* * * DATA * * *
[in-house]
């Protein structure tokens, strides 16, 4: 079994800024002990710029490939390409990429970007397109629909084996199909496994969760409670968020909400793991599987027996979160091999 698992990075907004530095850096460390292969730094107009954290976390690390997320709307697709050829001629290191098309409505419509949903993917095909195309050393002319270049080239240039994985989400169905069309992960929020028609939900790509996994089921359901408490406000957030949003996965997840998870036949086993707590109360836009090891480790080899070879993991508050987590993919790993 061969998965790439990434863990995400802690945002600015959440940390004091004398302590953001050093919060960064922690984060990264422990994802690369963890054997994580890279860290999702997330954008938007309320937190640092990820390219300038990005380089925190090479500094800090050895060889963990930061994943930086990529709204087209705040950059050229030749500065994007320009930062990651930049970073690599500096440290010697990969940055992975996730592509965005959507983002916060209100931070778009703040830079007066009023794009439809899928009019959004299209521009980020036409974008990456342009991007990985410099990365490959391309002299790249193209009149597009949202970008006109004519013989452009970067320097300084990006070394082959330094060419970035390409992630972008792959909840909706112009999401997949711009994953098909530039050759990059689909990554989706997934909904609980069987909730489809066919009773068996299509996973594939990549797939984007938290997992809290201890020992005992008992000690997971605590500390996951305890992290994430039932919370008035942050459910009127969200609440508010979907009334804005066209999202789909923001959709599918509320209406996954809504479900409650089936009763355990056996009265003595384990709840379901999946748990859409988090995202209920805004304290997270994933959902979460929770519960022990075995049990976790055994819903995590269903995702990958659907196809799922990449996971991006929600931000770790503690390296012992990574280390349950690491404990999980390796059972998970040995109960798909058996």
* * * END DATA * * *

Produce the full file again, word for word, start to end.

[in-house]
């Protein structure tokens, strides 16, 4: 079994800024002990710029490939390409990429970007397109629909084996199909496994969760409670968020909400793991599987027996979160091999 698992990075907004530095850096460390292969730094107009954290976390690390997320709307697709050829001629290191098309409505419509949903993917095909195309050393002319270049080239240039994985989400169905069309992960929020028609939900790509996994089921359901408490406000957030949003996965997840998870036949086993707590109360836009090891480790080899070879993991508050987590993919790993 061969998965790439990434863990995400802690945002600015959440940390004091004398302590953001050093919060960064922690984060990264422990994802690369963890054997994580890279860290999702997330954008938007309320937190640092990820390219300038990005380089925190090479500094800090050895060889963990930061994943930086990529709204087209705040950059050229030749500065994007320009930062990651930049970073690599500096440290010697990969940055992975996730592509965005959507983002916060209100931070778009703040830079007066009023794009439809899928009019959004299209521009980020036409974008990456342009991007990985410099990365490959391309002299790249193209009149597009949202970008006109004519013989452009970067320097300084990006070394082959330094060419970035390409992630972008792959909840909706112009999401997949711009994953098909530039050759990059689909990554989706997934909904609980069987909730489809066919009773068996299509996973594939990549797939984007938290997992809290201890020992005992008992000690997971605590500390996951305890992290994430039932919370008035942050459910009127969200609440508010979907009334804005066209999202789909923001959709599918509320209406996954809504479900409650089936009763355990056996009265003595384990709840379901999946748990859409988090995202209920805004304290997270994933959902979460929770519960022990075995049990976790055994819903995590269903995702990958659907196809799922990449996971991006929600931000770790503690390296012992990574280390349950690491404990999980390796059972998970040995109960798909058996």